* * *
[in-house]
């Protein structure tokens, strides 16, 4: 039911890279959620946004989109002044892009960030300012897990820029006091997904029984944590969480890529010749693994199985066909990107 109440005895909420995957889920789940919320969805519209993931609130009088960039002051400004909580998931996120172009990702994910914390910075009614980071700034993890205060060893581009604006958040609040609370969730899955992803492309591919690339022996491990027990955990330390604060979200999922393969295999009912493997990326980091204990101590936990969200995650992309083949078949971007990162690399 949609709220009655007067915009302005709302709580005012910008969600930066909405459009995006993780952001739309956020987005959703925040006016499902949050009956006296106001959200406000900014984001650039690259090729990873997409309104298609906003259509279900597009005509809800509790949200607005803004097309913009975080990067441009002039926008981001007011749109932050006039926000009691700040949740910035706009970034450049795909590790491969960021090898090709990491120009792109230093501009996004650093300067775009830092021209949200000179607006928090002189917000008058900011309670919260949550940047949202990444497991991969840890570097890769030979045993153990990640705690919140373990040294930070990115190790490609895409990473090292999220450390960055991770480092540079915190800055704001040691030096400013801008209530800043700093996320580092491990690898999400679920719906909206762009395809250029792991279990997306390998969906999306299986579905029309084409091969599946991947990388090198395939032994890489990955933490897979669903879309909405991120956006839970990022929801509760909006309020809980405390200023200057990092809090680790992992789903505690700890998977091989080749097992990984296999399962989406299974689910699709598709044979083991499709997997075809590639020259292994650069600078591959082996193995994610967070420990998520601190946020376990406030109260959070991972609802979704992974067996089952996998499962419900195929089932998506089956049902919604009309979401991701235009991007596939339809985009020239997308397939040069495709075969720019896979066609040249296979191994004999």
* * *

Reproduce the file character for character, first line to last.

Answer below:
[in-house]
């Protein structure tokens, strides 16, 4: 039911890279959620946004989109002044892009960030300012897990820029006091997904029984944590969480890529010749693994199985066909990107 109440005895909420995957889920789940919320969805519209993931609130009088960039002051400004909580998931996120172009990702994910914390910075009614980071700034993890205060060893581009604006958040609040609370969730899955992803492309591919690339022996491990027990955990330390604060979200999922393969295999009912493997990326980091204990101590936990969200995650992309083949078949971007990162690399 949609709220009655007067915009302005709302709580005012910008969600930066909405459009995006993780952001739309956020987005959703925040006016499902949050009956006296106001959200406000900014984001650039690259090729990873997409309104298609906003259509279900597009005509809800509790949200607005803004097309913009975080990067441009002039926008981001007011749109932050006039926000009691700040949740910035706009970034450049795909590790491969960021090898090709990491120009792109230093501009996004650093300067775009830092021209949200000179607006928090002189917000008058900011309670919260949550940047949202990444497991991969840890570097890769030979045993153990990640705690919140373990040294930070990115190790490609895409990473090292999220450390960055991770480092540079915190800055704001040691030096400013801008209530800043700093996320580092491990690898999400679920719906909206762009395809250029792991279990997306390998969906999306299986579905029309084409091969599946991947990388090198395939032994890489990955933490897979669903879309909405991120956006839970990022929801509760909006309020809980405390200023200057990092809090680790992992789903505690700890998977091989080749097992990984296999399962989406299974689910699709598709044979083991499709997997075809590639020259292994650069600078591959082996193995994610967070420990998520601190946020376990406030109260959070991972609802979704992974067996089952996998499962419900195929089932998506089956049902919604009309979401991701235009991007596939339809985009020239997308397939040069495709075969720019896979066609040249296979191994004999």